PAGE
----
Inovio: Plymouth Meeting, Pennsylvania biotech business is the second company to start human trials of a COVID-19 vaccine, announcing on April 6 it would begin testing in Philadelphia and Kansas City; the company also received $11.9 million in funding from the Department of Defense to rapidly produce the vaccine.

Johnson & Johnson: The companys pharma unit, Janssen, will start manufacturing its vaccine developed with the Department of Health and Human Services this month, with human trials set to begin by September and a public rollout hoped for early 2021. The company and the federal government are investing more than $1 billion in the vaccine effort.

Medicago: Quebec City-based biotech company received more than $7 million from the Canadian and Quebec governments to fund development of its COVID-19 vaccine.

Moderna: Massachusetts biotech company, led by billionaire CEO Stphane Bancel, was the first tobegin human trials of its vaccine on March 16 in Seattle and could deploy it to health workers for emergency use by the fall.

Novavax: Maryland-based vaccine maker received $4 million in funding from CEPI to accelerate development of its vaccine candidates, with clinical trials expected in the late spring.

Sanofi: French medical firm is working with the federal government and Massachusetts-based Translate Bio to expedite its coronavirus vaccine, using technology previously used to develop one for SARS.

SK Group: South Korean conglomerates pharmaceutical arm, SK Bioscience, is conducting animal trials of its COVID-19 vaccine.

Sorrento Therapeutics: San Diego-based biotech firm is teaming up with Cambridge, MA gene therapy company SmartPharm Therapeutics to develop a gene-encoded COVID-19 vaccine; its also working with Chinese drugmaker Mabpharm on a fusion protein treatment for the disease.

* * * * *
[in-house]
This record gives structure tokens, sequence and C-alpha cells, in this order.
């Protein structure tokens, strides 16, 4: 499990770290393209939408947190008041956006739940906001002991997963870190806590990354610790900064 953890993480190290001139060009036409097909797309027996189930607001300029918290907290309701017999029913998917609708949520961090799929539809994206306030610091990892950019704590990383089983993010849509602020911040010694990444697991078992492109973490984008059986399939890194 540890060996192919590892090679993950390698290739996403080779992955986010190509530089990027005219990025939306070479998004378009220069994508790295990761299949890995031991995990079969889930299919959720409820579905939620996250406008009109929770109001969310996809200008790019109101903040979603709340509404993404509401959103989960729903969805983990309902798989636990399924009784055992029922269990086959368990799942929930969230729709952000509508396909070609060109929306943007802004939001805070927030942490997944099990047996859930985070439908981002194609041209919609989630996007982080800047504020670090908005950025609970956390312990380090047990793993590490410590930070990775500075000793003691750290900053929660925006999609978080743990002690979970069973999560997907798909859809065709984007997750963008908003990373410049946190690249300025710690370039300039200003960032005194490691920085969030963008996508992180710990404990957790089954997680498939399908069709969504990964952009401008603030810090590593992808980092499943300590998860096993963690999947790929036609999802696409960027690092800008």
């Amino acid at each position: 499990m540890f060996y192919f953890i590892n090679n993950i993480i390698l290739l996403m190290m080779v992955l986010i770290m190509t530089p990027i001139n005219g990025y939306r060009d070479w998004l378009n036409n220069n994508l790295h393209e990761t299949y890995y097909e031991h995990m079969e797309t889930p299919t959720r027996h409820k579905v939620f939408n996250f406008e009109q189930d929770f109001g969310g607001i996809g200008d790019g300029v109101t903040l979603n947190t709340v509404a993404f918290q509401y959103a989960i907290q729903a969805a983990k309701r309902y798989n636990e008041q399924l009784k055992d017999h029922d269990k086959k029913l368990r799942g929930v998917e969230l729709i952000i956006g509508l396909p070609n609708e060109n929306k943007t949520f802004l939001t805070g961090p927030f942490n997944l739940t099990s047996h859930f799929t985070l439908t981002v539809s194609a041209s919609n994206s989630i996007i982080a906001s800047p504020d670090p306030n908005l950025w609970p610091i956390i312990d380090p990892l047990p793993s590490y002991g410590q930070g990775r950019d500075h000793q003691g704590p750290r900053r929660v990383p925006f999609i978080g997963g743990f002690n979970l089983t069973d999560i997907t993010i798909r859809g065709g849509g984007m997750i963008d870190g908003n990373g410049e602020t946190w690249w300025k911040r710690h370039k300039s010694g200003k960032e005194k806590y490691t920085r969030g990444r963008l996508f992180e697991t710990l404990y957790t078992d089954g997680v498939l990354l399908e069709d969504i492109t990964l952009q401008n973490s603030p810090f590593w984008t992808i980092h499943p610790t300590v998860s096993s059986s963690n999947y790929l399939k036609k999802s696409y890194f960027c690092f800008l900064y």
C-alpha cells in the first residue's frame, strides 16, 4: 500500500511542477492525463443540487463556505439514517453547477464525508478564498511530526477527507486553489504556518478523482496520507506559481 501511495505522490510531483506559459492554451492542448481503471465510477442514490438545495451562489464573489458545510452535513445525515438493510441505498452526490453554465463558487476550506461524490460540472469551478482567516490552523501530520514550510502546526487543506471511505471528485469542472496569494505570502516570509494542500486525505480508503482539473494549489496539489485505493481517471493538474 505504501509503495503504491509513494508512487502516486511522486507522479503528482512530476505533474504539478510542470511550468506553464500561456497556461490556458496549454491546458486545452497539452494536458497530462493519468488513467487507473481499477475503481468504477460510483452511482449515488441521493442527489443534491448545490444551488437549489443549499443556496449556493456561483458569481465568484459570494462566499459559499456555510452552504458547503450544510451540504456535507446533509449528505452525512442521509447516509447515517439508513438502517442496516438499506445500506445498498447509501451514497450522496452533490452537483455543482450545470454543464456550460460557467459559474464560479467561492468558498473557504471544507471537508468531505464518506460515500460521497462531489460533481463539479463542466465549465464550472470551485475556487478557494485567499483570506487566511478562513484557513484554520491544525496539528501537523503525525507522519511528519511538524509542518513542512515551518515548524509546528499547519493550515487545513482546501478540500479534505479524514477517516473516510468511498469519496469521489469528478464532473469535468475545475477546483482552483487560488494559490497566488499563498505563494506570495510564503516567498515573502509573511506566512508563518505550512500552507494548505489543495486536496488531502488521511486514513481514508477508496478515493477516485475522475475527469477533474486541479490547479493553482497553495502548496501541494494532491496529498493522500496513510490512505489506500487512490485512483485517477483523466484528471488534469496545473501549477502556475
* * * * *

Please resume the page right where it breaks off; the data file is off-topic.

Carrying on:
Takis Biotech: Italian startup with just 25 employees is developing a vaccine with Stony Brook-based Applied DNA Sciences, with plans to begin human trials before the end of the year.

Themis Bioscience: Austrian biotech firm is part of a group, with the Institut Pasteur and the University of Pittsburgh, which received $4.9 million in initial funding from CEPI to build a COVID-19 vaccine modeled on the vaccine for measles.

Tonix Pharmaceuticals: New York-based pharma outfit is researching a potential COVID-19 vaccine based on the virus that causes horsepox.

Vaxart: San Francisco vaccine manufacturer Vaxart is working with Emergent Biosolutions to develop and manufacture an oral vaccine that can be taken as a tablet.

Vaxil: Israeli biotech startup began preclinical trials for its COVID-19 vaccine candidate.

VBI Vaccines: Massachusetts-based vaccine developer is collaborating with the National Research Council of Canada on a pan-coronavirus vaccine, which would target COVID-19 as well as SARS and Middle East respiratory syndrome, or MERS.

Protective Equipment And Sanitizer:

Anheuser-Busch InBev: The worlds largest beer company is making more than one million bottles of hand sanitizer from surplus alcohol at its breweries around the world.

Aria Designs: North Carolina furniture manufacturer received financing from CIT Group to procure millions of N95 surgical masks with its international suppliers.

Giorgio Armani.

Armani: Billionaire Giorgio Armanis luxury fashion brand converted all production at its Italian factories to manufacture single-use medical overalls on March 26.

Bacardi: The Bermuda-based spirits giant converted production at nine production facilities in Mexico, France, England, Italy, Scotland, Puerto Rico and the continental U.S. to make hand sanitizer.

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Coronavirus Business Tracker: How The Private Sector Is Fighting The COVID-19 Pandemic - Forbes